Become a Pitchman: Marketing the Billy Mays Way

04 Aug 2009


You’re all aware of the mega success that the Pitchmen star and TV sales guru Billy Mays achieved in his lifetime. I recently came across a post from Big Wave Blog that analyzes exactly how Billy Mays was able to get people to buy his products over and over and over again.

Marketing Lessons From Billy Mays: How to Be Your Own Pitchman explores the three secrets that Billy Mays used to sell his products every time – whether it was OxiClean or Mighty Putty or the Hercules Hook. Anyone involved in sales – whether you’re a business owner or a marketer or a copywriter – should read this blog. It’s got lessons that we can all use, no matter what industry we’re in.

For the copywriters out there, this blog reminds us of four key lessons straight from Billy Mays that can all be incorporated into sales copy. These rules can apply to any type of sales copy – a direct mail piece, an email sales letter, your website, and even promotional brochures:

1. Is it clear that the product or service you’re selling is beneficial to your audience? Time to do your research: Who are you talking to? What kinds of things does your audience need or want? For instance, OxiClean was a product that was marketed to people looking for a quick fix to laundry and household stains: people like moms and single men and women. Once you’ve found your target audience, aim your copy to their needs: Do they want to save time with your product or service? Money? The Billy Mays key to a good sales pitch is knowing who your audience is and then speaking directly to their needs.

2. Have you used concrete examples to show the benefits? Billy’s product demonstrations were known for their “wow” factor. Take his Mighty Putty demonstration: he used Mighty Putty to connect the 500-ton HMS Bounty to a tugboat — and then towed the ship through water. It’s a great illustration of the amazing strength of Mighty Putty – and that’s not to mention the demos where he uses Mighty Putty to repair chairs, dressers, cars and appliances. In the same way, your copy needs to have that “wow” factor – it needs to show, not tell. We’re talking the difference between features and benefits here: strong copy has good, specific benefits that explain the features. It’s the difference between saying something like “Mighty Putty is a strong household epoxy” and “Mighty Putty’s holding power can be used to stick any two objects together with the force of 12,000 pounds.” For a refresher, see our previous post about Features vs. Benefits.

And Check out Billy’s Mighty Putty commercial here:

3. Does your copy have clear, immediate calls to action? We’re all familiar with Billy’s calls to action: Buy Now! Call in the next 10 minutes! It’s important that your call to action tells your audience exactly what to do. So it’s time to decide: what action do you want your clients to take? Do you want them to call you up to learn more, buy your product now, or sign up for your email newsletter? You need to be specific in your calls to action –
if it’s not clear exactly what action you want your audience to take, it’s not a good call to action.

4. Have you considered an added value? It’s a classic marketing idea, and Billy Mays was king at it: Order today and get an extra Samurai Shark PLUS Bonus Samurai Shears! Added values can make your call to action more urgent – giving your audience incentive to buy/call/signup/whatever NOW, since they’re getting a limited-time deal or offer. Consider a coupon, a free gift, or a discount on your product or service to make your call to action stronger. Of course, this might not work for every business, but it sure did work for Billy.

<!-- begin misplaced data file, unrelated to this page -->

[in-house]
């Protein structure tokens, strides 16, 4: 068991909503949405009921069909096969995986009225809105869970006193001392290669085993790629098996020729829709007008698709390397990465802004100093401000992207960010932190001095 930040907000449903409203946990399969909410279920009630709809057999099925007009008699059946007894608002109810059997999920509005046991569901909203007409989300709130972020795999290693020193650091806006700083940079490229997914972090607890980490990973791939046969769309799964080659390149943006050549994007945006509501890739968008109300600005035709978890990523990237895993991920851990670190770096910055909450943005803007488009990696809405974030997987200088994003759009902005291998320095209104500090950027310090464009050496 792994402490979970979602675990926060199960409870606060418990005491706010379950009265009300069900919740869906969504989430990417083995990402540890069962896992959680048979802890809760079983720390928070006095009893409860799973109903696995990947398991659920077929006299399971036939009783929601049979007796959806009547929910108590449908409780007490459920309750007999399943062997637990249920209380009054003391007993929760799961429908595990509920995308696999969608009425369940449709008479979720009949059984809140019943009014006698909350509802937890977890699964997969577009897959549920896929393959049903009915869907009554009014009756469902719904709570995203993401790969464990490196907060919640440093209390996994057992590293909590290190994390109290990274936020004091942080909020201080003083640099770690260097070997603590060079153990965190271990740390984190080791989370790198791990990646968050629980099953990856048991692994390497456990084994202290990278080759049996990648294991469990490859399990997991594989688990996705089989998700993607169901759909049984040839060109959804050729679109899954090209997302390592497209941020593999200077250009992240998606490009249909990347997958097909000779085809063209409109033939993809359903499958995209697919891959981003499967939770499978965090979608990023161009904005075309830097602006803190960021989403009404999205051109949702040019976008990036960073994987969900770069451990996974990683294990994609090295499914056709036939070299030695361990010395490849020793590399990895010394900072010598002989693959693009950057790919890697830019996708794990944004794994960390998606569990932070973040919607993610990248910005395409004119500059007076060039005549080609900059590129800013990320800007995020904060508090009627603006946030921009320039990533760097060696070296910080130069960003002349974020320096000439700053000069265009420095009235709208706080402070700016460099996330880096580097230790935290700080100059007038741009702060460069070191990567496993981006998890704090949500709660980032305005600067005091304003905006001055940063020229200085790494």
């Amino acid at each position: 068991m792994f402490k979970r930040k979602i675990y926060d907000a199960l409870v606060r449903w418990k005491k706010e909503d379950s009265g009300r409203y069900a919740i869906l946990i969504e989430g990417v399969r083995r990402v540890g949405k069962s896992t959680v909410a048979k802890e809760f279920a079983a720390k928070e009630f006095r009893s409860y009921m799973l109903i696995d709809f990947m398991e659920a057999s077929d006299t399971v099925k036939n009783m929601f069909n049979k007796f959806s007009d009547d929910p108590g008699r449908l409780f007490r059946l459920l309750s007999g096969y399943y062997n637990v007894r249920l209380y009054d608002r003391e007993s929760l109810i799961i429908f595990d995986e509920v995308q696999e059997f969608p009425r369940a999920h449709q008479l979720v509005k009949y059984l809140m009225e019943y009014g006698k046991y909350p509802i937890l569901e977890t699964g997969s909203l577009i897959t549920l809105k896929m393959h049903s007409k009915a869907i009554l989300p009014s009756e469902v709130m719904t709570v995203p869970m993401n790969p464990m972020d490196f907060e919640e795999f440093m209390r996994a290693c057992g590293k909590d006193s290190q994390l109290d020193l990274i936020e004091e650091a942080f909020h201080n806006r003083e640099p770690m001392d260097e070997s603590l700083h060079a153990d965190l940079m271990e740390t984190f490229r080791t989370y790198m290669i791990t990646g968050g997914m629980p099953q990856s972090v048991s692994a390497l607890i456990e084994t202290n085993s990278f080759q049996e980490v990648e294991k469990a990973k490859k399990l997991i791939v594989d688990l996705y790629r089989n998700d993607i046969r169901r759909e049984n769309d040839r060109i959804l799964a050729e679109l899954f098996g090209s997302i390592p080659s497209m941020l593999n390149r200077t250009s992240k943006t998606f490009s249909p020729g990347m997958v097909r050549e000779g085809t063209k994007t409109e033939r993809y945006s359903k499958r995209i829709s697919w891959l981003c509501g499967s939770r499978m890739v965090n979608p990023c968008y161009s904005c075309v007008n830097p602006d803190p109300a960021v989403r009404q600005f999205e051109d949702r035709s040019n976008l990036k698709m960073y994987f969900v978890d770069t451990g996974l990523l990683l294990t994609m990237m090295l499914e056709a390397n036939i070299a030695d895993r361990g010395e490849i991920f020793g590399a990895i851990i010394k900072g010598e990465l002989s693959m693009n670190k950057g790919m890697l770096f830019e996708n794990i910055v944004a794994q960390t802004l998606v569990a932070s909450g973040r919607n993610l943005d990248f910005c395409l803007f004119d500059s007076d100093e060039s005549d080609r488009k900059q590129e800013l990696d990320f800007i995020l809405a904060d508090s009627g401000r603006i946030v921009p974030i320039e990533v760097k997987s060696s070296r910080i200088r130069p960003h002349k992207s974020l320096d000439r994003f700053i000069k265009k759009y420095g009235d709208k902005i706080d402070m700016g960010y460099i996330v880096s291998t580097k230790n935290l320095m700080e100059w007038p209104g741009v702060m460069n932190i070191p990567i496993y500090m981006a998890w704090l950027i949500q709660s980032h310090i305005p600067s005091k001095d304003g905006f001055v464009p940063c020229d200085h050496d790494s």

Thoughts? Do you love Billy Mays’ sales style – or could you leave it? Let us know what you think!

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2 thoughts on “Become a Pitchman: Marketing the Billy Mays Way

  1. Hi Ryan,

    Honestly, I’m not sure. But I suppose you might consider looking for open casting calls. If you type into google “casting calls [insert your city name]” you’re likely to get some good leads. Then I’d look for ones that are specifically listing positions you’re interested in. My guess is, if you don’t have much experience, you might not get the first few parts, but I imagine just showing up and visiting with the other actors/pitchmen would give you some good ideas on how to proceed.

    Hope that helps!

  2. Well, to tell you the truth, our expertise really lies more in the written word, than in verbal sales pitches.

    However, thinking back to a lot of the booths at fairs where I’ve tended to buy things…it seems that running a “buy two get one free” special is pretty common. It also seems to work pretty well.

    Also, people tend to try to add value to their products, so last time I ended up buying some fairly expensive hand cream, for example, the lady put it on, demonstrated it, and then started breaking down the price. “Well, you’d pay $4.50 or $6.50 for a regular hand cream right? Well, this is $24.00, but you only need this one little dab, and look how far it goes…This bottle is $24.00, but it’s a six month’s supply.” etc. etc.

    Then, she mentioned that if I bought the hand cream and the sea salt, I could pick one other product for free(back to the two for one special idea). “And wouldn’t they make great gifts? Look…you can cross off half your Christmas list right here.”

    So, suggesting other ways people might use the product (i.e. gifts), seems to a pretty good tactic too.

    Hope that helps!

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